I feel that the moment the content for a website has the need for configuration files, you are no longer building a basic static site but a dynamic site with a print release system. While there is nothing inherently wrong with this approach, it seems overkill for a number of projects I’d like to build.
My goal with this code was not just a basic static site generator, but the ability to compile many files into a single “book”. Ideally the ability to do so using a single template file, and with nothing more complicated than a handful of variables inside it.
The code needed two paths, one for making a single page book, and one for making a multi page site. There also needed to be a split in the path for multi page generation that allowed for relative paths, so it could be used/accessed like locally generated documentation.
I was also creating this as a work-project, and had a deadline to meet. So I dropped some of the objectives from the original design, such as multiple index support, and some of the navigation logic was changed when I looked at how some others were doing it, like Steve Losh.
As I learned more about go, I made many changes, including separating the command from the package, and overall the layout and naming sense.
I also removed some features, like navigation which was too complicated to be useful in a generic sense, and relative paths which were meaningless when markdown itself is readable.
At this point I have no further plans to modify or refactor the code.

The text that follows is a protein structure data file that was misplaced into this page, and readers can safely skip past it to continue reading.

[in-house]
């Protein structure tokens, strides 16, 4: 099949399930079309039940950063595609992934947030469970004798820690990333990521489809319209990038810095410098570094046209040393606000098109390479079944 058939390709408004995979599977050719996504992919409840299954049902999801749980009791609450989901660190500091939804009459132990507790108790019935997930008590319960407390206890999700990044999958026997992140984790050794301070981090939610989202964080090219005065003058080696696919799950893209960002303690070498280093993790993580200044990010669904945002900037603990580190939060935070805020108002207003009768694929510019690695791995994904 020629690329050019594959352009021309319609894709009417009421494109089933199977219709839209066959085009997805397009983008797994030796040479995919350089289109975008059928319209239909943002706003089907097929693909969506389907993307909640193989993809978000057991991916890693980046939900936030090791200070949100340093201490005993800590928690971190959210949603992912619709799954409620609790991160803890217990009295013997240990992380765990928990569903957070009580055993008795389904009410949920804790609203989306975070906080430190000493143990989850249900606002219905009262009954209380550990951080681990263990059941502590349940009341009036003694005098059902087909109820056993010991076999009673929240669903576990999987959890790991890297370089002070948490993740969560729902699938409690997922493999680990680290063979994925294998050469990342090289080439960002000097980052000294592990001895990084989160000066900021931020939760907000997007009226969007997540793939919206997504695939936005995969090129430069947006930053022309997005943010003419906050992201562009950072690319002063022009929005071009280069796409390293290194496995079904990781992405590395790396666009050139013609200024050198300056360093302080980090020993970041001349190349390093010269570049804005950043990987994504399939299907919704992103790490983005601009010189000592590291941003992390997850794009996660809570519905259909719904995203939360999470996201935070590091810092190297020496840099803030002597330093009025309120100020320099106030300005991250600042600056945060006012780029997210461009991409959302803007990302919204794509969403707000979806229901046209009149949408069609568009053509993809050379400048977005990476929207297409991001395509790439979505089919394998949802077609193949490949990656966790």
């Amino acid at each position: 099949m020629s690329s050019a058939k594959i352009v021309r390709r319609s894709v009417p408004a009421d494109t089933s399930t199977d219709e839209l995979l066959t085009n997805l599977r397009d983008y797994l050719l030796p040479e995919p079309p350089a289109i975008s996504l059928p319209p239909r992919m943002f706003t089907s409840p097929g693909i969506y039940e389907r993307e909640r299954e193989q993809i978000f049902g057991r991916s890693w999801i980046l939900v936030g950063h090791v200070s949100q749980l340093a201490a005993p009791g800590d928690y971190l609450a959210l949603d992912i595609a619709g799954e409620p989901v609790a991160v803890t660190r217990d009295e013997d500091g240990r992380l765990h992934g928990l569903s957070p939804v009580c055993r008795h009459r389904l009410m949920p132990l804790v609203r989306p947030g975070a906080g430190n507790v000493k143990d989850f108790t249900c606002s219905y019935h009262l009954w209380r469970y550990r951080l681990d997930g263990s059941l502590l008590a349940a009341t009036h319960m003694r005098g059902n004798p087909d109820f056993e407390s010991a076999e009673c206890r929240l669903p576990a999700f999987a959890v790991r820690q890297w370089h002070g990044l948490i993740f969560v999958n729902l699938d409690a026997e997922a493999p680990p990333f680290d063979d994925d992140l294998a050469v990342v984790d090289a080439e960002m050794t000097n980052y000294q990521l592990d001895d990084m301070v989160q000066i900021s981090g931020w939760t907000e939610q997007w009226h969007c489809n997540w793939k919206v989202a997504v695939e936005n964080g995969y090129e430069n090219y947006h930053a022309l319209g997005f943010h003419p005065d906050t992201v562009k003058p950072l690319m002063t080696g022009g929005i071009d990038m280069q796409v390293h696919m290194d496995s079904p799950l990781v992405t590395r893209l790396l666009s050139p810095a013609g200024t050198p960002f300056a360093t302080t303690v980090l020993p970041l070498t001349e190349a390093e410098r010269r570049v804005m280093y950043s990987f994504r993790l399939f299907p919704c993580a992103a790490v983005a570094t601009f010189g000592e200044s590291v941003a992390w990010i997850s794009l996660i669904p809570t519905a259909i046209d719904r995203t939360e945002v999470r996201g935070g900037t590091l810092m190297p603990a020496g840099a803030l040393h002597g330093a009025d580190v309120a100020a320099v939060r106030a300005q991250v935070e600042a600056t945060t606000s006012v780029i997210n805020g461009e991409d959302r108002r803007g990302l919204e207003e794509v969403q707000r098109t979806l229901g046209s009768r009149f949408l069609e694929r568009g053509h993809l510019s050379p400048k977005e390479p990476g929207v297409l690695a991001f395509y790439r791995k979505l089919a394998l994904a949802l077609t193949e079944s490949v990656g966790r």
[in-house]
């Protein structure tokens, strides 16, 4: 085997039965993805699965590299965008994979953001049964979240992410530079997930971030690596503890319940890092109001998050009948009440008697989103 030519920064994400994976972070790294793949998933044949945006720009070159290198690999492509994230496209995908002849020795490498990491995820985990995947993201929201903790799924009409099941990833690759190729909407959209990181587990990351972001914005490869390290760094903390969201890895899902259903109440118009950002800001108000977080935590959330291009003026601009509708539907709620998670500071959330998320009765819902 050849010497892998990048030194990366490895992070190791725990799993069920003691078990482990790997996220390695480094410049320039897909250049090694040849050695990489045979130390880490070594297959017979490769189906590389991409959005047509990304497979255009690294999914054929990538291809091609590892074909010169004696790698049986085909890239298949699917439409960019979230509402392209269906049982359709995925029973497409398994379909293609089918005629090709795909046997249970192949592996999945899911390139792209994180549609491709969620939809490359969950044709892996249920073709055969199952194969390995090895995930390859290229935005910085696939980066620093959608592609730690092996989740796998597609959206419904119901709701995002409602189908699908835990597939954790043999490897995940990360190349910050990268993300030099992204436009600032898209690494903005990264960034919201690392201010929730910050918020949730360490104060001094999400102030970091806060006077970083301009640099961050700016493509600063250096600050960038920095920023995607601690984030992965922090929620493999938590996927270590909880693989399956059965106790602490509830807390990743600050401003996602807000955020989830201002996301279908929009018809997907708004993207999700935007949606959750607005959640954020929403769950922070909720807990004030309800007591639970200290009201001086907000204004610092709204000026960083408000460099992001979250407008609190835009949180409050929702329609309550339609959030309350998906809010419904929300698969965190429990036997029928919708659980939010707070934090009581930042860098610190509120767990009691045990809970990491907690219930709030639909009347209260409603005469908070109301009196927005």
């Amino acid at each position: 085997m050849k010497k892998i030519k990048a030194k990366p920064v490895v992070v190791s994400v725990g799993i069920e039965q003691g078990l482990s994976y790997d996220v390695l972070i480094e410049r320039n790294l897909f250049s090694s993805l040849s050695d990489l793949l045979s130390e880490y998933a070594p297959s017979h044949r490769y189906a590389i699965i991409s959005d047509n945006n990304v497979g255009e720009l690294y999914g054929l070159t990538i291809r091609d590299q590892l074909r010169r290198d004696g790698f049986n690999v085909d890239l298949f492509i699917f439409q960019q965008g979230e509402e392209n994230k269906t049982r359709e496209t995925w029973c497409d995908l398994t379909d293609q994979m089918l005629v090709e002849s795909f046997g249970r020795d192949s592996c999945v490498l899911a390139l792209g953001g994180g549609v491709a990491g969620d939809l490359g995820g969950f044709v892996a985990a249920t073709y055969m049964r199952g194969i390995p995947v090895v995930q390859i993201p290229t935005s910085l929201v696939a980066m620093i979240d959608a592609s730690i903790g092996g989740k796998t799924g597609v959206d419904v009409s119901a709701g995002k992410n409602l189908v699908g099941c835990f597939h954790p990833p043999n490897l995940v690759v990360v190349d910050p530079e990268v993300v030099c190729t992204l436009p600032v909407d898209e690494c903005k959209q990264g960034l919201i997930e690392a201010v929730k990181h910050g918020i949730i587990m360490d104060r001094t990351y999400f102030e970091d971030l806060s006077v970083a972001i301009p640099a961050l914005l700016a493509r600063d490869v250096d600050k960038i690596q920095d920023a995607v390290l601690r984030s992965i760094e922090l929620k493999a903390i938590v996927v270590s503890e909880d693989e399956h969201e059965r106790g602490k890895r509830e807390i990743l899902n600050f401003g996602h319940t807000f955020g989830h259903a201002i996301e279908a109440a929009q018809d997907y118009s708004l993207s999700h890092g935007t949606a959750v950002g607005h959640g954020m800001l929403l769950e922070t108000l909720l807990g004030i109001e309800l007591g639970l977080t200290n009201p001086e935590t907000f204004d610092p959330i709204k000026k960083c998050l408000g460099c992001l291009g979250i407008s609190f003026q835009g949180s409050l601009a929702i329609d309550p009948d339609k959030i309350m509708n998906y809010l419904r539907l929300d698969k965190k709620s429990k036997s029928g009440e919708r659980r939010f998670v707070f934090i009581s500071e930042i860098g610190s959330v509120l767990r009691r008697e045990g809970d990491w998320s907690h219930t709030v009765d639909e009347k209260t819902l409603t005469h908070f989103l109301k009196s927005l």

One beneficial change might be to add stat logic to get the modified time of a file and compare it to the output file. This would allow me to only replace modified files, which could reduce the overall load of execution when running in web mode.
Another option is exposing the package-global list and allowing replacement or additional file extensions to be supported.
However, I am considering moving to hugo instead for a variety of reasons. That would make any additional effort here quite wasteful.
I’ve been fond of reading about game development lately, and came across gameprogrammingpatterns.com/, which was written using markdown. This is primarily because the best practices we use in our field today so greatly conflict with game developments version of best practices where performance far outweighs the value of things like object-oriented-design.
Another great resource I found was the golang book, which is also written in markdown. I find great beauty in the simplest of aesthetics, and this is a perfect example of that.
updated on 2017-04-13